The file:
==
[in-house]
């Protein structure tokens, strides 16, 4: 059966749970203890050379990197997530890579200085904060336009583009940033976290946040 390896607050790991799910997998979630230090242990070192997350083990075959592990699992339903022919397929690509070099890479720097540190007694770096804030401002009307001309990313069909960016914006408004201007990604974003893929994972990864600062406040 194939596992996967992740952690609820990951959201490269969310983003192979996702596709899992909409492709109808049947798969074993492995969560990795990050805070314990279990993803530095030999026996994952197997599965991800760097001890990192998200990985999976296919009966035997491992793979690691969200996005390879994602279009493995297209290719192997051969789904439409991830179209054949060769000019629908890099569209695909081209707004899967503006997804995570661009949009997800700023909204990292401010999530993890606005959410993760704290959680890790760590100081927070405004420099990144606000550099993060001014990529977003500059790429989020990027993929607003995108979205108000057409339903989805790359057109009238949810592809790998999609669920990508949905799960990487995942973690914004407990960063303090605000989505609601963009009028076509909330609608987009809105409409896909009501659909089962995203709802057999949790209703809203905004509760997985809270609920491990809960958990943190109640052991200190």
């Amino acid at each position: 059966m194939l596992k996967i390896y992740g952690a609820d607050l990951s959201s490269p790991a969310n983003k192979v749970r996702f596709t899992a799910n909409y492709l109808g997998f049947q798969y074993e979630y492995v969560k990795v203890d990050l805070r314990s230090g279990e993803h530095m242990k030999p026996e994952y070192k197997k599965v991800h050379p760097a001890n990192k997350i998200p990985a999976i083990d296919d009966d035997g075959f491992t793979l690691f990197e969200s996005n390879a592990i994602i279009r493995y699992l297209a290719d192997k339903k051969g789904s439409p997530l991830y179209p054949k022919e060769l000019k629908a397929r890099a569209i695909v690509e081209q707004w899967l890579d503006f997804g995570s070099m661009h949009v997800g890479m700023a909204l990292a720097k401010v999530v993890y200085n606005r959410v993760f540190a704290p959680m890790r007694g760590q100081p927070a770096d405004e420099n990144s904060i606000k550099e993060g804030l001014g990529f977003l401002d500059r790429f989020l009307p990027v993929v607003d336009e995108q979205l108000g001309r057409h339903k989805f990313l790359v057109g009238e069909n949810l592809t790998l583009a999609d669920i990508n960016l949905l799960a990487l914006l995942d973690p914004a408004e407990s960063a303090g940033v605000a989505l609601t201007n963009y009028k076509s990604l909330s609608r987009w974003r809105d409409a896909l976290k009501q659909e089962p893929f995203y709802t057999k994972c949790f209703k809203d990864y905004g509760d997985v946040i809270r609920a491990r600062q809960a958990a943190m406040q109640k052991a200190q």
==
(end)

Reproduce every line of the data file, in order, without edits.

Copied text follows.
[in-house]
């Protein structure tokens, strides 16, 4: 059966749970203890050379990197997530890579200085904060336009583009940033976290946040 390896607050790991799910997998979630230090242990070192997350083990075959592990699992339903022919397929690509070099890479720097540190007694770096804030401002009307001309990313069909960016914006408004201007990604974003893929994972990864600062406040 194939596992996967992740952690609820990951959201490269969310983003192979996702596709899992909409492709109808049947798969074993492995969560990795990050805070314990279990993803530095030999026996994952197997599965991800760097001890990192998200990985999976296919009966035997491992793979690691969200996005390879994602279009493995297209290719192997051969789904439409991830179209054949060769000019629908890099569209695909081209707004899967503006997804995570661009949009997800700023909204990292401010999530993890606005959410993760704290959680890790760590100081927070405004420099990144606000550099993060001014990529977003500059790429989020990027993929607003995108979205108000057409339903989805790359057109009238949810592809790998999609669920990508949905799960990487995942973690914004407990960063303090605000989505609601963009009028076509909330609608987009809105409409896909009501659909089962995203709802057999949790209703809203905004509760997985809270609920491990809960958990943190109640052991200190």
């Amino acid at each position: 059966m194939l596992k996967i390896y992740g952690a609820d607050l990951s959201s490269p790991a969310n983003k192979v749970r996702f596709t899992a799910n909409y492709l109808g997998f049947q798969y074993e979630y492995v969560k990795v203890d990050l805070r314990s230090g279990e993803h530095m242990k030999p026996e994952y070192k197997k599965v991800h050379p760097a001890n990192k997350i998200p990985a999976i083990d296919d009966d035997g075959f491992t793979l690691f990197e969200s996005n390879a592990i994602i279009r493995y699992l297209a290719d192997k339903k051969g789904s439409p997530l991830y179209p054949k022919e060769l000019k629908a397929r890099a569209i695909v690509e081209q707004w899967l890579d503006f997804g995570s070099m661009h949009v997800g890479m700023a909204l990292a720097k401010v999530v993890y200085n606005r959410v993760f540190a704290p959680m890790r007694g760590q100081p927070a770096d405004e420099n990144s904060i606000k550099e993060g804030l001014g990529f977003l401002d500059r790429f989020l009307p990027v993929v607003d336009e995108q979205l108000g001309r057409h339903k989805f990313l790359v057109g009238e069909n949810l592809t790998l583009a999609d669920i990508n960016l949905l799960a990487l914006l995942d973690p914004a408004e407990s960063a303090g940033v605000a989505l609601t201007n963009y009028k076509s990604l909330s609608r987009w974003r809105d409409a896909l976290k009501q659909e089962p893929f995203y709802t057999k994972c949790f209703k809203d990864y905004g509760d997985v946040i809270r609920a491990r600062q809960a958990a943190m406040q109640k052991a200190q």